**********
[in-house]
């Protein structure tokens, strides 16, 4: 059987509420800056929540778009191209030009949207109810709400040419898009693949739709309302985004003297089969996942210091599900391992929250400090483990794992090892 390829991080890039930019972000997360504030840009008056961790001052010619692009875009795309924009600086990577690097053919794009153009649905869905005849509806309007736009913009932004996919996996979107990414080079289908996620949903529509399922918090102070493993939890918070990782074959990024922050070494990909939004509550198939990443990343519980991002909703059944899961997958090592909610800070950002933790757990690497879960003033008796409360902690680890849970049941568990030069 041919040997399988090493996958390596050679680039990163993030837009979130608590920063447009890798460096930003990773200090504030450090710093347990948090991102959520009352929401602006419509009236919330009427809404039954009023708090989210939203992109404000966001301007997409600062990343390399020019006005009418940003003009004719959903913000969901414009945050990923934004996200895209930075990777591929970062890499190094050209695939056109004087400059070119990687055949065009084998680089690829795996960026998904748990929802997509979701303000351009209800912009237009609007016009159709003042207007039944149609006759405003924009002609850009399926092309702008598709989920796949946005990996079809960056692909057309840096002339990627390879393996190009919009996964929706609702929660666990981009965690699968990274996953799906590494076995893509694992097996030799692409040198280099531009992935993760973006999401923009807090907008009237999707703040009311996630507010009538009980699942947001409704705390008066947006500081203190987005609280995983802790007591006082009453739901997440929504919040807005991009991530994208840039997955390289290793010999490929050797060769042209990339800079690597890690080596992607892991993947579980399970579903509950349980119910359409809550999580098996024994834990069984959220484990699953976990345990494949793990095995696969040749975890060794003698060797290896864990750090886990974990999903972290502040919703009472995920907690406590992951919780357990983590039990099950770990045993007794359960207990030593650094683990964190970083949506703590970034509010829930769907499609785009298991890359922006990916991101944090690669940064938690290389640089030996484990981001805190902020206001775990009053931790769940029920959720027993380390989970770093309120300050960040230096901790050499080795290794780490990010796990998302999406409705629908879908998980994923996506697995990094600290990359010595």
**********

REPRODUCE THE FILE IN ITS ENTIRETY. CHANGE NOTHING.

[in-house]
């Protein structure tokens, strides 16, 4: 059987509420800056929540778009191209030009949207109810709400040419898009693949739709309302985004003297089969996942210091599900391992929250400090483990794992090892 390829991080890039930019972000997360504030840009008056961790001052010619692009875009795309924009600086990577690097053919794009153009649905869905005849509806309007736009913009932004996919996996979107990414080079289908996620949903529509399922918090102070493993939890918070990782074959990024922050070494990909939004509550198939990443990343519980991002909703059944899961997958090592909610800070950002933790757990690497879960003033008796409360902690680890849970049941568990030069 041919040997399988090493996958390596050679680039990163993030837009979130608590920063447009890798460096930003990773200090504030450090710093347990948090991102959520009352929401602006419509009236919330009427809404039954009023708090989210939203992109404000966001301007997409600062990343390399020019006005009418940003003009004719959903913000969901414009945050990923934004996200895209930075990777591929970062890499190094050209695939056109004087400059070119990687055949065009084998680089690829795996960026998904748990929802997509979701303000351009209800912009237009609007016009159709003042207007039944149609006759405003924009002609850009399926092309702008598709989920796949946005990996079809960056692909057309840096002339990627390879393996190009919009996964929706609702929660666990981009965690699968990274996953799906590494076995893509694992097996030799692409040198280099531009992935993760973006999401923009807090907008009237999707703040009311996630507010009538009980699942947001409704705390008066947006500081203190987005609280995983802790007591006082009453739901997440929504919040807005991009991530994208840039997955390289290793010999490929050797060769042209990339800079690597890690080596992607892991993947579980399970579903509950349980119910359409809550999580098996024994834990069984959220484990699953976990345990494949793990095995696969040749975890060794003698060797290896864990750090886990974990999903972290502040919703009472995920907690406590992951919780357990983590039990099950770990045993007794359960207990030593650094683990964190970083949506703590970034509010829930769907499609785009298991890359922006990916991101944090690669940064938690290389640089030996484990981001805190902020206001775990009053931790769940029920959720027993380390989970770093309120300050960040230096901790050499080795290794780490990010796990998302999406409705629908879908998980994923996506697995990094600290990359010595």